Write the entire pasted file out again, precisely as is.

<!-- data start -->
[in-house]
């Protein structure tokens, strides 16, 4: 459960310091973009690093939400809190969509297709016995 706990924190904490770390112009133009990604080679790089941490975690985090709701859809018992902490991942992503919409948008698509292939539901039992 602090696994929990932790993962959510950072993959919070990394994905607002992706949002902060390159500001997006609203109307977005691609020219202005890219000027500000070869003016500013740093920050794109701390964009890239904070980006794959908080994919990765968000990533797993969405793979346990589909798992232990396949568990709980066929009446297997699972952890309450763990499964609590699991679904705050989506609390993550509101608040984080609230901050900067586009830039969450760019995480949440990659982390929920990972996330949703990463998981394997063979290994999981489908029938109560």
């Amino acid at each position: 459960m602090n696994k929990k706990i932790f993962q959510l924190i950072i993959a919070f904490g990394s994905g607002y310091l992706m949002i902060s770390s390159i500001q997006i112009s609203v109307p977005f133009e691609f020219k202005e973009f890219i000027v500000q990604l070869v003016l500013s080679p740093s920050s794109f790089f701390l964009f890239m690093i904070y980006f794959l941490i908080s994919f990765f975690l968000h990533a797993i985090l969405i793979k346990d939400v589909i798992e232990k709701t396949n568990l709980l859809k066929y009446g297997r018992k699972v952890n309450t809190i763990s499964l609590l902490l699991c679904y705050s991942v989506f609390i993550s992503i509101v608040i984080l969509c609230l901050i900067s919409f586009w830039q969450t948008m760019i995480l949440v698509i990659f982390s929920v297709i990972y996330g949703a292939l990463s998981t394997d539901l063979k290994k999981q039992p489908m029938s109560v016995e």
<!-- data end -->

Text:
[in-house]
């Protein structure tokens, strides 16, 4: 459960310091973009690093939400809190969509297709016995 706990924190904490770390112009133009990604080679790089941490975690985090709701859809018992902490991942992503919409948008698509292939539901039992 602090696994929990932790993962959510950072993959919070990394994905607002992706949002902060390159500001997006609203109307977005691609020219202005890219000027500000070869003016500013740093920050794109701390964009890239904070980006794959908080994919990765968000990533797993969405793979346990589909798992232990396949568990709980066929009446297997699972952890309450763990499964609590699991679904705050989506609390993550509101608040984080609230901050900067586009830039969450760019995480949440990659982390929920990972996330949703990463998981394997063979290994999981489908029938109560």
């Amino acid at each position: 459960m602090n696994k929990k706990i932790f993962q959510l924190i950072i993959a919070f904490g990394s994905g607002y310091l992706m949002i902060s770390s390159i500001q997006i112009s609203v109307p977005f133009e691609f020219k202005e973009f890219i000027v500000q990604l070869v003016l500013s080679p740093s920050s794109f790089f701390l964009f890239m690093i904070y980006f794959l941490i908080s994919f990765f975690l968000h990533a797993i985090l969405i793979k346990d939400v589909i798992e232990k709701t396949n568990l709980l859809k066929y009446g297997r018992k699972v952890n309450t809190i763990s499964l609590l902490l699991c679904y705050s991942v989506f609390i993550s992503i509101v608040i984080l969509c609230l901050i900067s919409f586009w830039q969450t948008m760019i995480l949440v698509i990659f982390s929920v297709i990972y996330g949703a292939l990463s998981t394997d539901l063979k290994k999981q039992p489908m029938s109560v016995e």